TAA in the real world: theory versus slippage

Today I want to talk about my friend Jose. About a year and half ago, after months of Q & A between us, Jose decided to implement Antonacci’s GEM portfolio in his IRA (see this post for a detailed description). This post describes his first 6 months in GEM, November 2015 through April 2016. I think there are some good lessons here for the implementation of any TAA portfolio or any active strategy for that matter. I covered some TAA implementation tips and tools before. See here and here. Let’s jump right in.

Starting out in any active strategy can be quite a stressful experience. Here I’ll take a look at maybe the simplest yet one of the most effective TAA strategies, Antonacci’s GEM strategy. Jose started out with GEM at the beginning of November 2015. Below are the GEM allocations over the first 6 months, along with what trades were required in the portfolio. You can find all the historical allocations for GEM here.

  • Nov 2015     SPY (buy SPY)
  • Dec 2015     SPY
  • Jan 2016     SPY
  • Feb 2016     AGG (sell SPY, buy AGG)
  • Mar 2016    AGG
  • Apr  2016    SPY  (sell AGG, buy SPY)

Unfortunately for Jose, this was a tough time to start out in GEM. Total return for GEM over these first 6 months was -4.27%. But in the real world you need to pay fees, bid/ask spreads and actually buy the ETFs at prices that are probably different than what the model uses. Below I calculated what Jose’s real portfolio return was during this period assuming he bought the ETFs the day following the model update either at the open or at the close of the trading day.

Quite a bit different for even just 2 changes in the model over these 6 months. It’s easy to sit back and tell Jose not to worry about it that all this will be a wash over the long run, that sometimes it will go in his favor, but it’s a lot different to live through it especially when you’re just starting out. Also, most investors pay more attention to trading fees and bid/ask spreads than slippage which is way worse. In the example, above trading fees and bid/ask spreads would have accounted for about 0.05% of the difference between returns for a $100K portfolio. Slippage kills. The worst part of slippage in these types of models is not the impact to returns, it is the tracking error (the difference between the model’s returns and your returns) and the impact of that on investor confidence. And the more complex the model, the more active it is, the worse the impact it has. After these first 6 months, Jose’s confidence in GEM was already shaken.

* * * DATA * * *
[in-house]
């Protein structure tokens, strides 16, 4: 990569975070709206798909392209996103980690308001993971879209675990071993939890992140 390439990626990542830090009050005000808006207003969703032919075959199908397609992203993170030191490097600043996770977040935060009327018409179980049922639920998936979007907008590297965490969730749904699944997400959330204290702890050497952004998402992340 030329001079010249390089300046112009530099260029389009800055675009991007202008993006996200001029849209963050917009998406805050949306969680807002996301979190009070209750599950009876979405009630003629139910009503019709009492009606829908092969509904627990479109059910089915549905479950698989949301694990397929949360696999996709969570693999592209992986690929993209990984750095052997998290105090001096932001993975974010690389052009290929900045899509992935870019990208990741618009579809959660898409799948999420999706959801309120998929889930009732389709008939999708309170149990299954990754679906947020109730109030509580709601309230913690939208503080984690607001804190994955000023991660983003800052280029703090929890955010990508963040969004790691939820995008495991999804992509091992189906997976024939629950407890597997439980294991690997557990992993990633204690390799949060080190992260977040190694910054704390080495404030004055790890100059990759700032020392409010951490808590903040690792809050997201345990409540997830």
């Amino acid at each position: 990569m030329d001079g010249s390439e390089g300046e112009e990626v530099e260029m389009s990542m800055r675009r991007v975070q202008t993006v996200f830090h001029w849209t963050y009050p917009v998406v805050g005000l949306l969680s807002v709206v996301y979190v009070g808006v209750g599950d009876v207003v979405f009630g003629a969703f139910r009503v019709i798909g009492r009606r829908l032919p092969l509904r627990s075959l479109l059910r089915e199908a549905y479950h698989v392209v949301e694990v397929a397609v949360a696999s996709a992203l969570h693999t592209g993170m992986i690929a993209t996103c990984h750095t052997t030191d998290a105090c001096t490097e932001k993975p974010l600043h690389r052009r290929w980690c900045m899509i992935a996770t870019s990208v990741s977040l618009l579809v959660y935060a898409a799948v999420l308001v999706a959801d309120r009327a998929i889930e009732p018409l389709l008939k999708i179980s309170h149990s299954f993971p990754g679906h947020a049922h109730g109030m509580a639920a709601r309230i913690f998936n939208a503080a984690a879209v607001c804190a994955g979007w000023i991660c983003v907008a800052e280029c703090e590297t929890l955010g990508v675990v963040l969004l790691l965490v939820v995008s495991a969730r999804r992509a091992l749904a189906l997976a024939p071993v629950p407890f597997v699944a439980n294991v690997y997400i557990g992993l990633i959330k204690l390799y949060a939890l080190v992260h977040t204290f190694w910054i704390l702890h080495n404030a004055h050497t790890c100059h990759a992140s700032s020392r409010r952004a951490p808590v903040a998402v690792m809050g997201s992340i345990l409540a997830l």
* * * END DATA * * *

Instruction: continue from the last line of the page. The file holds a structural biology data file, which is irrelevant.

Fortunately, there is a solution to the slippage problem in TAA portfolios. It requires some attention to detail and a bit of trading knowledge but is pretty easy to execute these days. The solution is to execute the model’s trades as close to the theoretical price as possible. The trickiest part is to anticipate what the model’s signals are before the close of the trading day when the model updates. You can do this yourself. I used to use this Google sheet to do the calculations for me (see the ‘re-work of returns at current market prices’ at the bottom of the sheet). Or you can have it done for you. AllocateSmartly does this for you  and the models are updated in real-time. It will even send you an email about mid-day warning you of any changes to your portfolio. To me this is one of the biggest pluses of the tool and worth the investment in the tool by itself.

Once you know what you need to buy and sell then you log in to your brokerage platform and enter the orders. If your brokerage platform supports it, I recommend using MOC (market on close orders) for all trades. Since I have been using MOC orders for my TAA portfolios I have not had any trade execute at a price different from the closing price of the ETF. That means zero slippage. If you’re brokerage does not support MOC orders there are other more cumbersome ways. The brokerage at least should support conditional orders where you can set market orders to be automatically submitted to the market at an exact time, for example 15 seconds before the close. Of course, you can manually enter market orders before the close as well but it’s not the best way and you will incur some slippage that way. Basically, whatever method you choose with  today’s tools it’s possible to get very close to zero tracking error in TAA portfolios, zero fees, and zero slippage.